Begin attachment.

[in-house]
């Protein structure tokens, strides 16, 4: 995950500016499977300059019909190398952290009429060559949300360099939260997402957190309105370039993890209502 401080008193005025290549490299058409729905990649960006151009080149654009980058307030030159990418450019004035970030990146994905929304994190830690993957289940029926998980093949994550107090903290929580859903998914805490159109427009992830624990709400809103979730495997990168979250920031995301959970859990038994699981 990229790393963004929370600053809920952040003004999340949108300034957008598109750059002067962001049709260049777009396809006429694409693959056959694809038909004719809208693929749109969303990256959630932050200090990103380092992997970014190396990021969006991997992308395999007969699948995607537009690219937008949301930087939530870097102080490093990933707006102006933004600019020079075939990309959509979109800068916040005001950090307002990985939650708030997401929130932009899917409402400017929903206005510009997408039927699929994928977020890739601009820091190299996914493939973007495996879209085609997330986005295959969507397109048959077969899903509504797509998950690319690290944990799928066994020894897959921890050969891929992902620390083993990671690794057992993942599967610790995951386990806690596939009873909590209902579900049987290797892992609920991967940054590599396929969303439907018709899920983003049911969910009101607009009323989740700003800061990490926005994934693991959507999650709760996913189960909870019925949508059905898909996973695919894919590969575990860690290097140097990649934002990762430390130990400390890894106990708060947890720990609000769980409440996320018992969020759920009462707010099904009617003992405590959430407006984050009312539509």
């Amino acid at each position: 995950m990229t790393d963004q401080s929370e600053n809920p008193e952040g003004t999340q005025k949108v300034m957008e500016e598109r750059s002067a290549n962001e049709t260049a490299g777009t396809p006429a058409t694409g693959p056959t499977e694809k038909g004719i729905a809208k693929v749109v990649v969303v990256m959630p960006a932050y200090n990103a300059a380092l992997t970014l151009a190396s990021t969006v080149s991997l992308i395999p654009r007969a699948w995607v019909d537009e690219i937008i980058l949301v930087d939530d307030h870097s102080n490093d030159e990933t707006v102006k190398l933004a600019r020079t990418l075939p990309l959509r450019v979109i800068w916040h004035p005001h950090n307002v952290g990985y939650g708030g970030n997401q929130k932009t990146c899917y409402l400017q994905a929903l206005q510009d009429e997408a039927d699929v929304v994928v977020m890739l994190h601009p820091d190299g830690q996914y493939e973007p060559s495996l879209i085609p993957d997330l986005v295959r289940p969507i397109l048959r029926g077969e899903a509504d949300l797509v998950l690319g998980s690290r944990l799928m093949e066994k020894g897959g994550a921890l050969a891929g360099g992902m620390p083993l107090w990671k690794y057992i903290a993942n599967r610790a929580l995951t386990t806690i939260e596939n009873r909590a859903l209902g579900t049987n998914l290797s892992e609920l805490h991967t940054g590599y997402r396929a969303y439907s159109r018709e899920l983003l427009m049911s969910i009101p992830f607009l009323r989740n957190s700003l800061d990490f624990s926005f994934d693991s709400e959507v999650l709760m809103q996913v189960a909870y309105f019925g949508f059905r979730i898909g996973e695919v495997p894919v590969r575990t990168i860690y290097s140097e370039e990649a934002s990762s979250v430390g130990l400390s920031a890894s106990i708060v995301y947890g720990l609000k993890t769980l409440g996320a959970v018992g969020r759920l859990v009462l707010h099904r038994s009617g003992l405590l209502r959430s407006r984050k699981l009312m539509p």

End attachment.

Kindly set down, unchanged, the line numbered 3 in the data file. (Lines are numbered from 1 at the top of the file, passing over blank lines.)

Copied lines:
């Amino acid at each position: 995950m990229t790393d963004q401080s929370e600053n809920p008193e952040g003004t999340q005025k949108v300034m957008e500016e598109r750059s002067a290549n962001e049709t260049a490299g777009t396809p006429a058409t694409g693959p056959t499977e694809k038909g004719i729905a809208k693929v749109v990649v969303v990256m959630p960006a932050y200090n990103a300059a380092l992997t970014l151009a190396s990021t969006v080149s991997l992308i395999p654009r007969a699948w995607v019909d537009e690219i937008i980058l949301v930087d939530d307030h870097s102080n490093d030159e990933t707006v102006k190398l933004a600019r020079t990418l075939p990309l959509r450019v979109i800068w916040h004035p005001h950090n307002v952290g990985y939650g708030g970030n997401q929130k932009t990146c899917y409402l400017q994905a929903l206005q510009d009429e997408a039927d699929v929304v994928v977020m890739l994190h601009p820091d190299g830690q996914y493939e973007p060559s495996l879209i085609p993957d997330l986005v295959r289940p969507i397109l048959r029926g077969e899903a509504d949300l797509v998950l690319g998980s690290r944990l799928m093949e066994k020894g897959g994550a921890l050969a891929g360099g992902m620390p083993l107090w990671k690794y057992i903290a993942n599967r610790a929580l995951t386990t806690i939260e596939n009873r909590a859903l209902g579900t049987n998914l290797s892992e609920l805490h991967t940054g590599y997402r396929a969303y439907s159109r018709e899920l983003l427009m049911s969910i009101p992830f607009l009323r989740n957190s700003l800061d990490f624990s926005f994934d693991s709400e959507v999650l709760m809103q996913v189960a909870y309105f019925g949508f059905r979730i898909g996973e695919v495997p894919v590969r575990t990168i860690y290097s140097e370039e990649a934002s990762s979250v430390g130990l400390s920031a890894s106990i708060v995301y947890g720990l609000k993890t769980l409440g996320a959970v018992g969020r759920l859990v009462l707010h099904r038994s009617g003992l405590l209502r959430s407006r984050k699981l009312m539509p």